I'd propose that we remove the requirement for GM food to be labelled as such until it can be shown that such food has detrimental health effects. By all means set a standard for 'GM free' labeling which includes the proposed requirements on feeding, but stop treating GM like a hazard with no evidence, as it only serves to lend weight to luddite scare-mongering.
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PhysicsKid
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(Original post by chrisawhitmore)
Why should the Government get involved? If there is a genuine desire from customers to know that food is GM free, then companies will advertise as such. If not, nobody is being harmed.

I'd propose that we remove the requirement for GM food to be labelled as such until it can be shown that such food has detrimental health effects. By all means set a standard for 'GM free' labeling which includes the proposed requirements on feeding, but stop treating GM like a hazard with no evidence, as it only serves to lend weight to luddite scare-mongering.
It is not proven that vegetarian or vegan products are safer or superior in terms of nutrition, yet they are still labelled. Consumers need to be suitably informed before making the right choice for them- and you seem happy to deny, and in fact relinquish, that right.
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chrisawhitmore
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(Original post by PhysicsKid)
It is not proven that vegetarian or vegan products are safer or superior in terms of nutrition, yet they are still labelled. Consumers need to be suitably informed before making the right choice for them- and you seem happy to deny, and in fact relinquish, that right.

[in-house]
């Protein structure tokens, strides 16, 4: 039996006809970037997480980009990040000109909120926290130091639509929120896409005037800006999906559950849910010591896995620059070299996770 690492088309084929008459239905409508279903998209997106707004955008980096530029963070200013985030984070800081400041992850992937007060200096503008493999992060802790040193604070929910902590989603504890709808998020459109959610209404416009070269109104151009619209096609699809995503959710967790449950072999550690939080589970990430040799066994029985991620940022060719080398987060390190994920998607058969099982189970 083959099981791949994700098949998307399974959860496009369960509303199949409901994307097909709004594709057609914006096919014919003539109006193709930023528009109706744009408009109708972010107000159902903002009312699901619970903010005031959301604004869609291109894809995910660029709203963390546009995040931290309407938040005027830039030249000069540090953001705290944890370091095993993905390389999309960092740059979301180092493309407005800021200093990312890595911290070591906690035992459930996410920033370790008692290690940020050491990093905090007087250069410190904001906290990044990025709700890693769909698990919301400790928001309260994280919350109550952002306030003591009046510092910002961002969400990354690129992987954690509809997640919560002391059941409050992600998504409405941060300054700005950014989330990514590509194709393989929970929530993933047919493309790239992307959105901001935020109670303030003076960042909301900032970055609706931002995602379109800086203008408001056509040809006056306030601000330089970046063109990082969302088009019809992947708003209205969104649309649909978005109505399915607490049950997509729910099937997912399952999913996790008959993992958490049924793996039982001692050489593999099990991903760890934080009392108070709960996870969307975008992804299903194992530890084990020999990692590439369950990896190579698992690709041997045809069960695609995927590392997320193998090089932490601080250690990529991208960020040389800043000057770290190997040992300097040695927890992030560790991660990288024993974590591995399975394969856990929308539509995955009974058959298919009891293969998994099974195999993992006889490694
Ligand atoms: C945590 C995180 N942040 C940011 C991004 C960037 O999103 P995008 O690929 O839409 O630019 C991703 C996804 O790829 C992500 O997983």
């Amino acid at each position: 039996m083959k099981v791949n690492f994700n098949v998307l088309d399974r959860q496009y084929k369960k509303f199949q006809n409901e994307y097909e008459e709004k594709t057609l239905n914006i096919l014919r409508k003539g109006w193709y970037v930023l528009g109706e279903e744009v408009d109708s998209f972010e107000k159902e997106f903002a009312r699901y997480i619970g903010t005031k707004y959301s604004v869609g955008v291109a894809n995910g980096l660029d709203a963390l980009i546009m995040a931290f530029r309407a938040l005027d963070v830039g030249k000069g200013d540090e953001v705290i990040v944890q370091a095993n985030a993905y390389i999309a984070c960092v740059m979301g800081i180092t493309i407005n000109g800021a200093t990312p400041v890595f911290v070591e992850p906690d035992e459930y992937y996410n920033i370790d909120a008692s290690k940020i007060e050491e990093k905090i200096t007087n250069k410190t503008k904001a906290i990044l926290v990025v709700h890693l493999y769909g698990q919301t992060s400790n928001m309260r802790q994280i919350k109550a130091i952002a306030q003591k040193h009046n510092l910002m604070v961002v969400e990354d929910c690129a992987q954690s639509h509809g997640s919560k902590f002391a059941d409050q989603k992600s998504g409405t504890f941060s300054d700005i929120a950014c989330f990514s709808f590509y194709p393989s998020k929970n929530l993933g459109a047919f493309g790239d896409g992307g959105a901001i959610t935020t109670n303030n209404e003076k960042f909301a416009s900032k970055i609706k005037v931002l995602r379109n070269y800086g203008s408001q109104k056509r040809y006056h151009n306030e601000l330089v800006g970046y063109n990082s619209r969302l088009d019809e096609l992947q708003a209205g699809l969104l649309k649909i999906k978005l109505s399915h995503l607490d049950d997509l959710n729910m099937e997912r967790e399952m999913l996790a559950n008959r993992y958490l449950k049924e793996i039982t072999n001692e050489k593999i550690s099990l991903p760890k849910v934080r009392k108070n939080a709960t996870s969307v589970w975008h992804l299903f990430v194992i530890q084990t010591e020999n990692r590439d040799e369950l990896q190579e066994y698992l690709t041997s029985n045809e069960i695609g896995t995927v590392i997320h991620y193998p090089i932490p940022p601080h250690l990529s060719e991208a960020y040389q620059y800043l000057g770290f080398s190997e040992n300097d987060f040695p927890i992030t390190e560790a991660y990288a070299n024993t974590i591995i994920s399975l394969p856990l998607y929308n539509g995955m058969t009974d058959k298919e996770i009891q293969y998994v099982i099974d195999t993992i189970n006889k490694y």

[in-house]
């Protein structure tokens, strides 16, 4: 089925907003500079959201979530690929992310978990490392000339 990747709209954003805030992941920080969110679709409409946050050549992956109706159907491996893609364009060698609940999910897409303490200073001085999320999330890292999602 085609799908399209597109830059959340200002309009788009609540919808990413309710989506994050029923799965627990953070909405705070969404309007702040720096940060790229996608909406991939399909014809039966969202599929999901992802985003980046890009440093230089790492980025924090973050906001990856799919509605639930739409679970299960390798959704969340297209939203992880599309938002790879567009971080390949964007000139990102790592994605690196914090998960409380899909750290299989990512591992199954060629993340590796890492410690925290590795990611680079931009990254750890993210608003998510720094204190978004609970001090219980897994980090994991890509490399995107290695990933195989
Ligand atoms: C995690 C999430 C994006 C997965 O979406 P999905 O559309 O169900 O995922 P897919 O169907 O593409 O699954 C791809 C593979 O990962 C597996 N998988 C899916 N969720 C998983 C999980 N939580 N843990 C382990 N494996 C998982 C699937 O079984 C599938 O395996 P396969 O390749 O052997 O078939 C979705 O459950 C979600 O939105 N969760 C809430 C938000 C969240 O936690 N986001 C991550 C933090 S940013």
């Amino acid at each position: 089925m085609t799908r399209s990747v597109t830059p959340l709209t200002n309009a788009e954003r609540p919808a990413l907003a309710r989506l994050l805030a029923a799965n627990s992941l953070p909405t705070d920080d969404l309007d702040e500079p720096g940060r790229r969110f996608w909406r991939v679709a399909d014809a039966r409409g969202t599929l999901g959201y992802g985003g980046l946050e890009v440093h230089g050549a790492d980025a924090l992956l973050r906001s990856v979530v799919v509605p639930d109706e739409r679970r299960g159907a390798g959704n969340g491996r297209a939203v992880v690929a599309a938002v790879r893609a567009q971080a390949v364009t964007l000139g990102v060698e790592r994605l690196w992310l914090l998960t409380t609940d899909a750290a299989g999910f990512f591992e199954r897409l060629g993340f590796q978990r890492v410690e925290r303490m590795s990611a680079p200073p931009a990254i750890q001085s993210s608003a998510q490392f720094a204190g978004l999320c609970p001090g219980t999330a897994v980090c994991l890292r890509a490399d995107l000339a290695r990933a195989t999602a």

They are labelled voluntarily, as I propose the GM free food would be. The current position is rather like requiring MEAT to be printed on all non-vegetarian food. The companies label non-meat containing food as vegetarian because they want to, not because they have to.

I'm actually proposing that people who don't want to eat GM be treated exactly like vegetarians, vegans or people who only eat organic food. There should be a protected marking with certain requirements which indicates that food is properly GM-free, so that people who choose to eat only GM-free food can do so.
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PhysicsKid
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(Original post by chrisawhitmore)
They are labelled voluntarily, as I propose the GM free food would be. The current position is rather like requiring MEAT to be printed on all non-vegetarian food. The companies label non-meat containing food as vegetarian because they want to, not because they have to.

I'm actually proposing that people who don't want to eat GM be treated exactly like vegetarians, vegans or people who only eat organic food. There should be a protected marking with certain requirements which indicates that food is properly GM-free, so that people who choose to eat only GM-free food can do so.
I'm hopeful that there'd be more products without GM than those containing it
How exactly does that differ from a consumer confidence label like the one I'm suggesting?